Tag: Math

Robot Walks
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I’ve gotten a lot of mathematical inspiration from Project Euler questions, but perhaps the question that has gotten me thinking the most is Project Euler Problem 208: Robot Walks. In this problem, a robot takes steps either to the right or the left, and at each step, it turns \(\frac 15\) of the way of…

Zimin Words and Bifixes
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One of the earliest contributions to the OnLine Encyclopedia of Integer Sequences (OEIS) was a family sequences counting the number of words that begin (or don’t begin) with a palindrome: Let \(f_k(n)\) be the number of strings of length \(n\) over a \(k\)letter alphabet that begin with a nontrivial palindrome” for various values of \(k\).…

My Favorite Sequences: A263135
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This is the fourth in my installment of My Favorite Sequences. This post discusses sequence A263135 which counts pennytopenny connections among \(n\) pennies on the vertices of a hexagonal grid. I published this sequence in October 2015 when I was thinking about hexagonalgrid analogs to the “Not Equal” grid. The squaregrid analog of this sequence…

My Favorite Sequences: “Not Equal” Grid
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This is the third installment in a recurring series, My Favorite Sequences. This post discusses OEIS sequence A278299, a sequence that took over two years to compute enough terms to add to the OEIS with confidence that it was distinct. This sequence is discussed in Problem #23 of my Open Problems Collection, which asks for…

My Favorite Sequences: A261865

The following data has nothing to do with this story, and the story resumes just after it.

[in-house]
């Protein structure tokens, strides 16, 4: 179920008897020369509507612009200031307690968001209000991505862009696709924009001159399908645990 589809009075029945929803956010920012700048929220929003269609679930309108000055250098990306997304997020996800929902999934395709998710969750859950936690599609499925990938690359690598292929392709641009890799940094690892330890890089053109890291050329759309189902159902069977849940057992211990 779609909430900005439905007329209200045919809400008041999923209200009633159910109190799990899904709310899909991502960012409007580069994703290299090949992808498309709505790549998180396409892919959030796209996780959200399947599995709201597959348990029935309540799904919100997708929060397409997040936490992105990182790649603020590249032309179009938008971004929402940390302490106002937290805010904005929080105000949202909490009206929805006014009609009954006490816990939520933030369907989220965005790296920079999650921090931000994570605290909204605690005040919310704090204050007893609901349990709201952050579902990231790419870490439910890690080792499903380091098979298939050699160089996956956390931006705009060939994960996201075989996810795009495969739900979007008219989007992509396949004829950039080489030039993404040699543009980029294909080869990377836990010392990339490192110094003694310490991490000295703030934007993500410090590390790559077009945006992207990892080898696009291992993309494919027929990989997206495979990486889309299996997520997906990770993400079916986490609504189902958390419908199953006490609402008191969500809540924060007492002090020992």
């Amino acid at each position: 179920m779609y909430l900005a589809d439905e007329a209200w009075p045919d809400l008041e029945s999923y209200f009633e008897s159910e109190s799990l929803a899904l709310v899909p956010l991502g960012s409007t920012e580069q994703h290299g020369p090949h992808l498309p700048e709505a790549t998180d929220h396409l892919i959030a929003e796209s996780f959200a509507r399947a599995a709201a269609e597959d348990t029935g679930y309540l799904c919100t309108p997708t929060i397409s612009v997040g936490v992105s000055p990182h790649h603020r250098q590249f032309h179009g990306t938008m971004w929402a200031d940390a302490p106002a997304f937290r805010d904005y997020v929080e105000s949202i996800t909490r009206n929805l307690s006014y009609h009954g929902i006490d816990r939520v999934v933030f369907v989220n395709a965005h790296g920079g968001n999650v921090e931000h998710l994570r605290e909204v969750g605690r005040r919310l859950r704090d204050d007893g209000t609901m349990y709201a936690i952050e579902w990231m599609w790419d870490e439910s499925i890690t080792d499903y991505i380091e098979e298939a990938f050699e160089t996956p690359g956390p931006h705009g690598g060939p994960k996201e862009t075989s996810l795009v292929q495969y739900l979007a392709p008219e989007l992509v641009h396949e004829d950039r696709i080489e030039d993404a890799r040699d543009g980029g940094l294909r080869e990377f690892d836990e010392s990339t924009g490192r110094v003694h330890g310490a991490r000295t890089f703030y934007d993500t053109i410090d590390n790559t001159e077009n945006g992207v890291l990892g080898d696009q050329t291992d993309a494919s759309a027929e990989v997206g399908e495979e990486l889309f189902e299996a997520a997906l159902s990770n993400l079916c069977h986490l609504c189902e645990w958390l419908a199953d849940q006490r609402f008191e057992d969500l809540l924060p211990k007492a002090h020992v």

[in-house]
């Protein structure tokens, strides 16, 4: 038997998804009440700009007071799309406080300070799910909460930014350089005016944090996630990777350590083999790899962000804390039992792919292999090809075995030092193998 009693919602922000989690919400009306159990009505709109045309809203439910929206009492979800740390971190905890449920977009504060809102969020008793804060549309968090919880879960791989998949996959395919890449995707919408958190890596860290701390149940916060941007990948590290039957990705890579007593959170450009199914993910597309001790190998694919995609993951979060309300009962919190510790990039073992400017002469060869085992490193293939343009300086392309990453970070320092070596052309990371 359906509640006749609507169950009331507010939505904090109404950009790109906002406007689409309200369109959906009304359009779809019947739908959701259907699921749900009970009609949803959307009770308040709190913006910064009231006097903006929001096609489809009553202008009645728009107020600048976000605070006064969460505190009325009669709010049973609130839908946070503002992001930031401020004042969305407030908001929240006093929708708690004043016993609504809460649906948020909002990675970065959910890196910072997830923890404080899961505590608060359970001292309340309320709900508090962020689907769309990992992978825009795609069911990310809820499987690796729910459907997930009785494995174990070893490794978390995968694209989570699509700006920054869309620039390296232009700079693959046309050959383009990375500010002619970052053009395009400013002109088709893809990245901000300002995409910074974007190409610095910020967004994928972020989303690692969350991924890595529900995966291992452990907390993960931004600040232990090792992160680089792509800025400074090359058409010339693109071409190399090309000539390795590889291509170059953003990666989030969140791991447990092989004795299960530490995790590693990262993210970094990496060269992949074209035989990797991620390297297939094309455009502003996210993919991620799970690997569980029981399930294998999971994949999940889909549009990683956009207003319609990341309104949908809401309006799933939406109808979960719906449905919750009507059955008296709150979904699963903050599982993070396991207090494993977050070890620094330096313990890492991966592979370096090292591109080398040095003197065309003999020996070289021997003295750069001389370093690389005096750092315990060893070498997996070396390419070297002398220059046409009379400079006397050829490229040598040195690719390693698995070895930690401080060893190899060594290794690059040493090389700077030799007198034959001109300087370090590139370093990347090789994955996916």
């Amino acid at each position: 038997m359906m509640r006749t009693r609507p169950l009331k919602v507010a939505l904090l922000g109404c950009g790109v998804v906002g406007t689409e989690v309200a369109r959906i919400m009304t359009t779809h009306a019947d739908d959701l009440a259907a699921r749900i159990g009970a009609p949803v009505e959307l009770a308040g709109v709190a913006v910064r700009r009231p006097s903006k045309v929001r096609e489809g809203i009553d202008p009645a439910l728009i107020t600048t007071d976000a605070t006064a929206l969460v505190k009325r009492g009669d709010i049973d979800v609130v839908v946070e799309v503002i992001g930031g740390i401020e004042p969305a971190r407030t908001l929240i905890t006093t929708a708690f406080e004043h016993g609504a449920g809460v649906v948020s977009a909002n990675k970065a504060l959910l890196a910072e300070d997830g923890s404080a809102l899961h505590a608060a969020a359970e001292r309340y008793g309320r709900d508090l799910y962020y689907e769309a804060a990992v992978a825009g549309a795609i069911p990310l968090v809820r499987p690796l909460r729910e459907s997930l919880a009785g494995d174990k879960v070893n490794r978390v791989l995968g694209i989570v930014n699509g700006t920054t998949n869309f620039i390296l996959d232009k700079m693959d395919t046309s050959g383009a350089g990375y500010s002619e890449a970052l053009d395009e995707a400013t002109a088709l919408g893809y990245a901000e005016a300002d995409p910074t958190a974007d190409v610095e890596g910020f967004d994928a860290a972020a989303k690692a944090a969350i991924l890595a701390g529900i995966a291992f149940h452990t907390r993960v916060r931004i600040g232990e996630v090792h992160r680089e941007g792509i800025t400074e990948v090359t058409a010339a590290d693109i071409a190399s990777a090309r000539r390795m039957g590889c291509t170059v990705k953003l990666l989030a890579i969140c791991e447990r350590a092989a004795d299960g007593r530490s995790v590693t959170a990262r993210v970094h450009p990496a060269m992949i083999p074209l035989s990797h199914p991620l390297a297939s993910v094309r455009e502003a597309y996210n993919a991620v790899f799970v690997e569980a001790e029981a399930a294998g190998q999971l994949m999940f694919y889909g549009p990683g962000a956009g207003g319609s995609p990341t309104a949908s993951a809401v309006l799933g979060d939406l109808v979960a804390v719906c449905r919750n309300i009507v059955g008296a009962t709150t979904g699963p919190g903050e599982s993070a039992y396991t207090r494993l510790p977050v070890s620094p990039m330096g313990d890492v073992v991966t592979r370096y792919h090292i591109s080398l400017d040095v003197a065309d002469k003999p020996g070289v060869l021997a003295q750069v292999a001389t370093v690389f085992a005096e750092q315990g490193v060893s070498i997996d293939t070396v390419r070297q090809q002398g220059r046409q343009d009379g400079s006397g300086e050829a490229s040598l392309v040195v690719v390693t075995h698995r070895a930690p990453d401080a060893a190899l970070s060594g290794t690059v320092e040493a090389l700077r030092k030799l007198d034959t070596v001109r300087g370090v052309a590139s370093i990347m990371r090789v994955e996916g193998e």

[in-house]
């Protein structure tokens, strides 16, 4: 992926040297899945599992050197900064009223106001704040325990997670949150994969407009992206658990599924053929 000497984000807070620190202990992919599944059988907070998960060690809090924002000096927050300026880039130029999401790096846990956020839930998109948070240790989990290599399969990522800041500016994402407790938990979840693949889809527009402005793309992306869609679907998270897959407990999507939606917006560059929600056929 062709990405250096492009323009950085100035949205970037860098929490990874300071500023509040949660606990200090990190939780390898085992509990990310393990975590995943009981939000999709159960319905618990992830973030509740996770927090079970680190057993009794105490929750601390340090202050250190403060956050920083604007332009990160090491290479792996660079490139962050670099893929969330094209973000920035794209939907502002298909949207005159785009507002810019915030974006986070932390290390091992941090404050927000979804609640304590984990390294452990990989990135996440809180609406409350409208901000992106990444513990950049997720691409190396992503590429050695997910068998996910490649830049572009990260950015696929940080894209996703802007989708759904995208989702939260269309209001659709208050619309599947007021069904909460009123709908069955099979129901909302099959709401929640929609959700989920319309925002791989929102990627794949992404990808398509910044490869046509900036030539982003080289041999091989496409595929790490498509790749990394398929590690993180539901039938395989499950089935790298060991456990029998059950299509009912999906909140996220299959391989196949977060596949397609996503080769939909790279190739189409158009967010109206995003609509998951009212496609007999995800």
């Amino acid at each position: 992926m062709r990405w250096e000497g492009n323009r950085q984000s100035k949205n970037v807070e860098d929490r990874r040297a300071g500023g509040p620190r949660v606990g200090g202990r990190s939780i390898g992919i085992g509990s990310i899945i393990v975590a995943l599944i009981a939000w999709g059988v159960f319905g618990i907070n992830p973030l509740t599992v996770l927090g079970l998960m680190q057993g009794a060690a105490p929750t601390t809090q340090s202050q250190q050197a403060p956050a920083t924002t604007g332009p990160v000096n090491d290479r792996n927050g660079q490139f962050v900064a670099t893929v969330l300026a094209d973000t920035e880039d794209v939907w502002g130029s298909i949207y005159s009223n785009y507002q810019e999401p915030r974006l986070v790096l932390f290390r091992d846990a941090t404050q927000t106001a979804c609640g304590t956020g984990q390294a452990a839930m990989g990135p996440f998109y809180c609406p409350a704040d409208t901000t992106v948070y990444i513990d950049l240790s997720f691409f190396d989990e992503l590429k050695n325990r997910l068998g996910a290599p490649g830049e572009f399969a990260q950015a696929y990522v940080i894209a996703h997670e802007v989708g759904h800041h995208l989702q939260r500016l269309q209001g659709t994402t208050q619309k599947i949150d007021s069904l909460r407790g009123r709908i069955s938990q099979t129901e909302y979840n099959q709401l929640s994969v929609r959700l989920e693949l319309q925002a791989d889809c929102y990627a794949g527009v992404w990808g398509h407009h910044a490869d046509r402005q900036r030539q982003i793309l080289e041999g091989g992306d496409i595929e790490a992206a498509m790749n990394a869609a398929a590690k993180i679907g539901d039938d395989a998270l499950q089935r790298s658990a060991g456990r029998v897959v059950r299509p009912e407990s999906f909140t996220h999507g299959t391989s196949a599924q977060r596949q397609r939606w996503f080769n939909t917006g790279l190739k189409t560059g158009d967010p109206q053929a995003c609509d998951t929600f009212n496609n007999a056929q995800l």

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This is the first installment in a new series, “My Favorite Sequences”. In this series, I will write about sequences from the OnLine Encyclopedia of Integer Sequences that I’ve authored or spent a lot of time thinking about. I’ve been contributing to the OnLine Encyclopedia of Integer Sequences since I was an undergraduate. In December…

Richard Guy’s Partition Sequence
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Neil Sloane is the founder of the OnLine Encyclopedia of Integer Sequences (OEIS). Every year or so, he gives a talk at Rutgers in which he discusses some of his favorite recent sequences. In 2017, he spent some time talking about a 1971 letter that he got from Richard Guy, and some questions that went…

A πestimating Twitter bot: Part I
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This is the first part of a three part series about making the Twitter bot @BotfonsNeedles. In this part, I will write a Python 3 program that uses a Monte Carlo method to approximate \(\pi\) with Buffon’s needle problem, and produces an image with the Python library Pillow In the second part, I’ll explain how…

Polytopes with Lattice Coordinates
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Problems 21, 66, and 116 in my Open Problem Collection concern polytopes with lattice coordinates—that is, polygons, polyhedra, or higherdimensional analogs with vertices the square or triangular grids. (In higher dimensions, I’m most interested in the \(n\)dimensional integer lattice and the \(n\)simplex honeycomb). This was largely inspired by one of my favorite mathematical facts: given…

Stacking LEGO Bricks
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Back in May, I participated in The Big LockDown MathOff from The Aperiodical. In the MathOff, I went headtohead against Colin Beveridge (who has, handsdown, my favorite Twitter handle: @icecolbeveridge). Colin wrote about using generating functions to do combinatorics about Peter Rowlett’s toy Robot Caterpillar. Coincidentally and delightfully, I wrote about using generating functions to…

Regular Truchet Tilings
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I recently made my first piece of math art for my apartment: a 30″×40″ canvas print based on putting Truchet tiles on the truncated trihexagonal tiling. I first became interested in these sorts of patterns after my former colleague Shane sent me a YouTube video of the oneline Commodore 64 BASIC program: 10 PRINT CHR$(205.5+RND(1));…